Cetane index

The cetane index (abbreviated CI) describes - like the cetane number - the ignitability of diesel fuel and similar substances ( eg petroleum, gas oil components, marine diesel oil). The index is a purely from density (kg / L) and the boiling curve (EN ISO 3405:2000 ) calculated size. This international standard was originally developed to determine the ignitability if a test engine was available. Is this restriction no longer applies today, specifying the cetane index - along with the cetane number - still (DIN EN 590).


Originally, the index has been after the 2- parameter method calculated (ASTM D976 -06):

CI = 454.74 to 1641.416 774.74 * density * Dichte2 - 0.554 97.803 * T50 * ( LOG ( T50 ) ) 2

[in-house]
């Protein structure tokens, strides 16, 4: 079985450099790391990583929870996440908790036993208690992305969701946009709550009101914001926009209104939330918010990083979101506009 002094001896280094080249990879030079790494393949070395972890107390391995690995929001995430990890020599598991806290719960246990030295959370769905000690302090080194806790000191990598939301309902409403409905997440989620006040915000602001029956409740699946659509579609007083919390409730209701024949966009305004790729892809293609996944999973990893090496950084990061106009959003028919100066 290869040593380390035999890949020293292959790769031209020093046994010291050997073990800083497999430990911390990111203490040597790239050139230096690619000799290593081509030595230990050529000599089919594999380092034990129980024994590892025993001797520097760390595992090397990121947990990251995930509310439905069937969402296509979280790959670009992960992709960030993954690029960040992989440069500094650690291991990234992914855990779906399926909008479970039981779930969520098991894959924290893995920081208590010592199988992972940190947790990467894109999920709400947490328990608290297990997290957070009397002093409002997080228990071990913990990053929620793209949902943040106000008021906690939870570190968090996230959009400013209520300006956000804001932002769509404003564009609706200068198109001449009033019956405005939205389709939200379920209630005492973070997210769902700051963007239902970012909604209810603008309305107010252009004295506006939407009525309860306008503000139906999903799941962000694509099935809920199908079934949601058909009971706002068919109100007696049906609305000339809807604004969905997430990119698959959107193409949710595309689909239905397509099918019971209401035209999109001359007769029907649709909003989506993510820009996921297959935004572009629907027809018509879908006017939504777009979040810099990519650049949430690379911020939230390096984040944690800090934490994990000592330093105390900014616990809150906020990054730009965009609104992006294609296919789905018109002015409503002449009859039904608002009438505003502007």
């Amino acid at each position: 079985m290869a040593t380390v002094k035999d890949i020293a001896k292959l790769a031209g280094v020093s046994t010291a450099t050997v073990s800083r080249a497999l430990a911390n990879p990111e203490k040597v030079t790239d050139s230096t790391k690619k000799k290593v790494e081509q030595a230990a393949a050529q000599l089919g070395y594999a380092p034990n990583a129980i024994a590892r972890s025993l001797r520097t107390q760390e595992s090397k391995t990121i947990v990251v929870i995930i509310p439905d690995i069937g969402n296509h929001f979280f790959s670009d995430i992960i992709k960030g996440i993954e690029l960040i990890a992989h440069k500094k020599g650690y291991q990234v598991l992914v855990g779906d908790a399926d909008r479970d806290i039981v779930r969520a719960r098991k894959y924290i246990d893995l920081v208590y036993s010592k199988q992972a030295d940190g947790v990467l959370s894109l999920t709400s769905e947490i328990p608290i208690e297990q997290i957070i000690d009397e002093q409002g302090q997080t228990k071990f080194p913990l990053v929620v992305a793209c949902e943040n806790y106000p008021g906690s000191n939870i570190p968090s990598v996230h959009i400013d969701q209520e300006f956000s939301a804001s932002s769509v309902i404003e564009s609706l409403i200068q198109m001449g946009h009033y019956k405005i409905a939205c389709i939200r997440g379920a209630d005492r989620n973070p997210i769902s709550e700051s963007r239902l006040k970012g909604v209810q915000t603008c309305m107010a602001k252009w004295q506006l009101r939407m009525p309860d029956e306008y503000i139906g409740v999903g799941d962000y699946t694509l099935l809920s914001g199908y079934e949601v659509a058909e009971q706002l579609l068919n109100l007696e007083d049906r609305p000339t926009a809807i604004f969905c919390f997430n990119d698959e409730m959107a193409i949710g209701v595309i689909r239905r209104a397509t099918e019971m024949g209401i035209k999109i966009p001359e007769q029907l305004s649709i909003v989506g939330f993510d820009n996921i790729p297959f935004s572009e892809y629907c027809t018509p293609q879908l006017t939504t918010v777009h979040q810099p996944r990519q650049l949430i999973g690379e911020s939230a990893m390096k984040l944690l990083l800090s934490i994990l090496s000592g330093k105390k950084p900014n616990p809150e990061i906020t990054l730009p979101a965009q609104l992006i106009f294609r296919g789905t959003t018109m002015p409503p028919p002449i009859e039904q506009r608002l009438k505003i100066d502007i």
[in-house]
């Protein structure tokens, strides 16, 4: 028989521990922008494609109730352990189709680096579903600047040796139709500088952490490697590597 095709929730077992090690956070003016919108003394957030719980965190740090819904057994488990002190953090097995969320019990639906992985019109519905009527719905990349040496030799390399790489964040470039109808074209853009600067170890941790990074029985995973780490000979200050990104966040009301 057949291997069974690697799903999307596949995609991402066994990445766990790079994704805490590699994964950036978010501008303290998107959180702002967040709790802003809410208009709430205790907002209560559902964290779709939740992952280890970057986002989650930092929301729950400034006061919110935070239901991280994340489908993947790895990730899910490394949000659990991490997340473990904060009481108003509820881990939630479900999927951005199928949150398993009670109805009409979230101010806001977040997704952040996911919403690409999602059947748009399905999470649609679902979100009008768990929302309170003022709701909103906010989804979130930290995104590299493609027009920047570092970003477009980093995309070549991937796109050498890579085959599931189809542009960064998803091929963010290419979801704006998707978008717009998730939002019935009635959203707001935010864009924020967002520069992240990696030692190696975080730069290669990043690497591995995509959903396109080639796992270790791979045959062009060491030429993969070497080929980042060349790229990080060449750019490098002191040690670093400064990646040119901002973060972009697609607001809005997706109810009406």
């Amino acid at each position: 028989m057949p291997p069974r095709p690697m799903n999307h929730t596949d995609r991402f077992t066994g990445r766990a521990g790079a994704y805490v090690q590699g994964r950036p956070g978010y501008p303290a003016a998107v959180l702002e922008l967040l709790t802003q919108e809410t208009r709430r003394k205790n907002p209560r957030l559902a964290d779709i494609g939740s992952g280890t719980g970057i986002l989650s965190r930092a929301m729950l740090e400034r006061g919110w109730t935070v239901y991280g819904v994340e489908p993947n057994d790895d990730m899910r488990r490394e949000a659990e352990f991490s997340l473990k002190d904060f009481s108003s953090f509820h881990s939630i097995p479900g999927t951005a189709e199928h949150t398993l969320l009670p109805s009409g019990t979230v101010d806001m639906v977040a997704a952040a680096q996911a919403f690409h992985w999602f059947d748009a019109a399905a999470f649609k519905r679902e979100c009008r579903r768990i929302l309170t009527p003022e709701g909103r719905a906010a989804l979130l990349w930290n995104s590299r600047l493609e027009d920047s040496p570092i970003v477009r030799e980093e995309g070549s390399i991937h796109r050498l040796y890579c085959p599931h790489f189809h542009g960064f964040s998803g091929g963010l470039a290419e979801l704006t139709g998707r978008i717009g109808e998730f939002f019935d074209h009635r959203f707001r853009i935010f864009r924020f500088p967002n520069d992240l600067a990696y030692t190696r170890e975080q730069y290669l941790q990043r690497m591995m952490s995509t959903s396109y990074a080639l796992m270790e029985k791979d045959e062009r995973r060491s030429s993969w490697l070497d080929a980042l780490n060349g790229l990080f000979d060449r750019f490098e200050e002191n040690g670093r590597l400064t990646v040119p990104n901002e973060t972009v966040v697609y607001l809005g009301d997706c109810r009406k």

With the T50 boiling point in ° C, at which 50% of the product volume has evaporated. However, this method was not precise enough, so DIN EN 590 ( ISO 8217:2005 and DIN ) on the so-called 4- parameter method (DIN EN ISO 4264:2007 ) is due, in which:

T10 ( temperature in ° C at which 10% by volume of the product are evaporated)

As well as

T90 (temperature in ° C, at which 90% by volume of the product are evaporated)

Be used as an additional parameter.

As an auxiliary variable still serves:

B = E -3, 5 * (Density -0, 850 ) -1

Then the result for the cetane index:

CI = 45.2 0,0892*(T10-215) (0,131 0,901*B)*(T50-260) (0,0523-0,42*B)*(T90-310) 0,00049*((T10-215)2-(T90-310)2) 107*B 60*B2 (rounded to 0.1 )

The cetane index is not applicable to pure hydrocarbons, cetane number does not affect the index, and distillates from coal will not display correctly. However, the method can be applied for products made of tar sands and shale oil. The DIN EN ISO 4264 recommended areas for the application of this method are:

Cetane number of 32.5 to 56.5 Density from 0.805 to 0.895 kg / L T10 171-259 ° C T50 212-308 ° C T90 251-363 ° C